The built environment – with its fixed assets and capital intensive structural modifications – can be slow to respond to change. However, to ignore these same arguments can be at your peril. Without flexibility and a proactive response to change, the impact of disruption to investors and occupiers can be costly.
Local corporates must question their ability to respond to the disruptions that are happening in the sector.
Consider how the traditional office has transformed over the last decade or so. We’ve progressed from larger cellular offices to open plan areas, and today’s ‘modern office’ is pushing to give as much value to collaborative spaces as to activity-based workstations. Technology is a massive disruptor in office accommodation, enabling employees to work flexibly, and indeed virtually, within an organisation’s space. Firms that have adopted the modern office are achieving increased efficiency from their portfolios and in many instances their teams are more productive. The shift has often meant less square feet required or at least more flexibility to accommodate growth in head count, with the resultant savings in operational costs. Despite the benefits, some firms still struggle with the concept of ‘working virtually anywhere’. It’s time for managers with a ‘shop floor’ management style of command and control to reassess. Gone are the days of ascribing value to time spent at a fixed desk. If corporates want to attract and retain talent, it’s a fact that top talent thrives in the flexibility offered by modern workspaces.
The Nairobi Garage, IHUB and other such facilities are testimony to Kenya’s adoption of the modern way to work. JLL’s research a new era of co-working lends insight into the evolution of work and will motivate any real estate professional grappling with change.
Corporates in Kenya are either in owner-occupied buildings or leased buildings. Those who lease will typically sign a minimum five year contract in compliance with legislation. The opportune time for CRE teams to have the workplace transformation conversation should be timed to key activities such as lease end-dates. A Harvard Business Review article noted that “the more difficult the barrier, or the more barriers a disrupter faces, the more likely it is that customers will remain with incumbents”. Remember then that it is unlikely that discussions on reduction of leased space would have a positive outcome if anticipated savings are utilised only in paying off ‘lease exit costs’.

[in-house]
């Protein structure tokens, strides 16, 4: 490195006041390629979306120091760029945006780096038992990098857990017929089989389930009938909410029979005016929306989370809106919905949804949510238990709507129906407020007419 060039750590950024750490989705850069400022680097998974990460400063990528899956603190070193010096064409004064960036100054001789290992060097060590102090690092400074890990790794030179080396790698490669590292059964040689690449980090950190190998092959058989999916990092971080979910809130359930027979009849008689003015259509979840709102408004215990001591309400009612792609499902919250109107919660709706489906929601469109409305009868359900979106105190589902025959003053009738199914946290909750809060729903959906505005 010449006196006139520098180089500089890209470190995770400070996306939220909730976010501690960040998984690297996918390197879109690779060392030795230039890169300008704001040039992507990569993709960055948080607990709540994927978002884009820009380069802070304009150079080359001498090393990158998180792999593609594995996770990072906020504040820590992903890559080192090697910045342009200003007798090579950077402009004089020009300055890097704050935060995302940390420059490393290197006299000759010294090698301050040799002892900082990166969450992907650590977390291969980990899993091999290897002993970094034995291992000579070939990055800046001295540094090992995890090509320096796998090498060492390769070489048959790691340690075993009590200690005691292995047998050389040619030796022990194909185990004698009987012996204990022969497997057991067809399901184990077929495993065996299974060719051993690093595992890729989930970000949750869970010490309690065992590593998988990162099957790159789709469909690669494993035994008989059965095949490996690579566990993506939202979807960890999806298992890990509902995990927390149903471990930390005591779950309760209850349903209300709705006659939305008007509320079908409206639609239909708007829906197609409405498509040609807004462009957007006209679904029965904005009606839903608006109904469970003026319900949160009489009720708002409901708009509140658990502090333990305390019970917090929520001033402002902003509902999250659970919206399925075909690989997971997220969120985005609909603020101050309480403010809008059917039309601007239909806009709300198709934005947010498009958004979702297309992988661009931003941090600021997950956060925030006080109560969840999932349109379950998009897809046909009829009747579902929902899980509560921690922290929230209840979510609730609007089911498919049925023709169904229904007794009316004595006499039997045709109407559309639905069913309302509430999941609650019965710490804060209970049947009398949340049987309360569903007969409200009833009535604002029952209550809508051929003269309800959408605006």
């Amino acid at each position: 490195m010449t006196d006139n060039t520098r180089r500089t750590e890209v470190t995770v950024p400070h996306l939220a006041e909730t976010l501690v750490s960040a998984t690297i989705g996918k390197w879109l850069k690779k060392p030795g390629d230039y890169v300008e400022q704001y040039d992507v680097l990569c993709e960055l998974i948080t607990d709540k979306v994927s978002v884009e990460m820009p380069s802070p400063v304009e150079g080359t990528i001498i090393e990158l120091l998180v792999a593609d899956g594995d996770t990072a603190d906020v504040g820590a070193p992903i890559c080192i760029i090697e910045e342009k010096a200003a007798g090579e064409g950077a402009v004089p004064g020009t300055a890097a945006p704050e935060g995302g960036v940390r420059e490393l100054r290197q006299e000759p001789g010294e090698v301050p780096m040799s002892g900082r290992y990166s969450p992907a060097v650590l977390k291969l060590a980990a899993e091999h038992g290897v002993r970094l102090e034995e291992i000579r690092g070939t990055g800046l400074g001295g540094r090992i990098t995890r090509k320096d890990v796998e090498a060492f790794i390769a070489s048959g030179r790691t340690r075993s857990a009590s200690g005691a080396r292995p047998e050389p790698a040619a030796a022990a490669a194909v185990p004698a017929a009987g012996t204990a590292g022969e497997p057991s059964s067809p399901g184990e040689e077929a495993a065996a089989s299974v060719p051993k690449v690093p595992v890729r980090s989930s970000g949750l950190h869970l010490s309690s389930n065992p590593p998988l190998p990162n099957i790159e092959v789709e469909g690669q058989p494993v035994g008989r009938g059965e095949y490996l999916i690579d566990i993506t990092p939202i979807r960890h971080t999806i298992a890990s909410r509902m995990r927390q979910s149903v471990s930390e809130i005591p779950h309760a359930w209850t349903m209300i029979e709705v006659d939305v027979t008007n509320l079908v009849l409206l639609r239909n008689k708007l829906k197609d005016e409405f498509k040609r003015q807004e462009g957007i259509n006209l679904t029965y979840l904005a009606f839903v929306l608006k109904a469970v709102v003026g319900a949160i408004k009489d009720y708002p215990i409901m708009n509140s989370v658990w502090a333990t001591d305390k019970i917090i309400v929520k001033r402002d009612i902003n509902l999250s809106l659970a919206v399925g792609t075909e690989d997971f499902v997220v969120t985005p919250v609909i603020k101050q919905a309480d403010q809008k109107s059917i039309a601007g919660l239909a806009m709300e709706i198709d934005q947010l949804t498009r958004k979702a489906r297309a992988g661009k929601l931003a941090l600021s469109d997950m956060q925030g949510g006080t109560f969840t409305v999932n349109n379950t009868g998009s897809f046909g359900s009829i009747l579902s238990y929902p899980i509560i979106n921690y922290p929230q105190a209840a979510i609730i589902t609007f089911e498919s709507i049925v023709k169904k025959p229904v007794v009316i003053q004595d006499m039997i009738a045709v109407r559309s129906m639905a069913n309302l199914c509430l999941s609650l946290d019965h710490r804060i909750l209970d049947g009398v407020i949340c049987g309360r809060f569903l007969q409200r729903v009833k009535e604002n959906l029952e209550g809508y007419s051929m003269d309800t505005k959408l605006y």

The Kenyan banking industry is a good illustration of positive response to disrupters. In the early 90’s, a typical branch averaged 10,000 sq ft in a bank-owned and purpose-built building. Most were built in good locations and accommodated a significant number of tellers, large back offices for support services and occasionally a residential facility for the branch manager. Then came ATMs. Banks that were early adopters quickly downsized their branches, initially shrinking the banking hall and retaining larger back offices. Forward looking bank leaders then sold bank-owned buildings in favour of leasing to support the agility necessary when the need to move to alternative locations was demanded by customers. (This is not without challenge as owning/ leasing of bank buildings is not purely based on flexibility, but an argument for locking in capital in weighted assets also plays a part.) Today, with digital banking the preferred channel, real estate managers in the banking industry must adapt to the technological disrupters, partner with business and design spaces that are fit for purpose.
Looking briefly at retail and with Nairobi at saturation point, investors should be preparing to offer Kenyans an omni-channel shopping strategy. Customers are looking for an integrated shopping experience. Investors with existing ‘brick & mortar’ mall stores may consider balancing their mall investments with investments in warehousing and logistics centres to compliment retailers moving to online platforms.
In the manufacturing sector, poor infrastructure is a key reason for the current underperformance. So while there is focus on improving roads and access to affordable power, someone needs to consider the extreme lack of warehousing/ logistics centres vital to support growth in the sector. Unfortunately, investments in this real estate category are stuck in the 1980’s with basic godowns proving inadequate. The question is will new industrial nodes at Tatu City, Northlands and other mooted pipeline projects provide world competitive industrial infrastructure?
It’s not just the investors that need to wake up to disruption. To operate competitively, real estate professionals must also equip themselves to stay ahead. We all need to change the way we do things.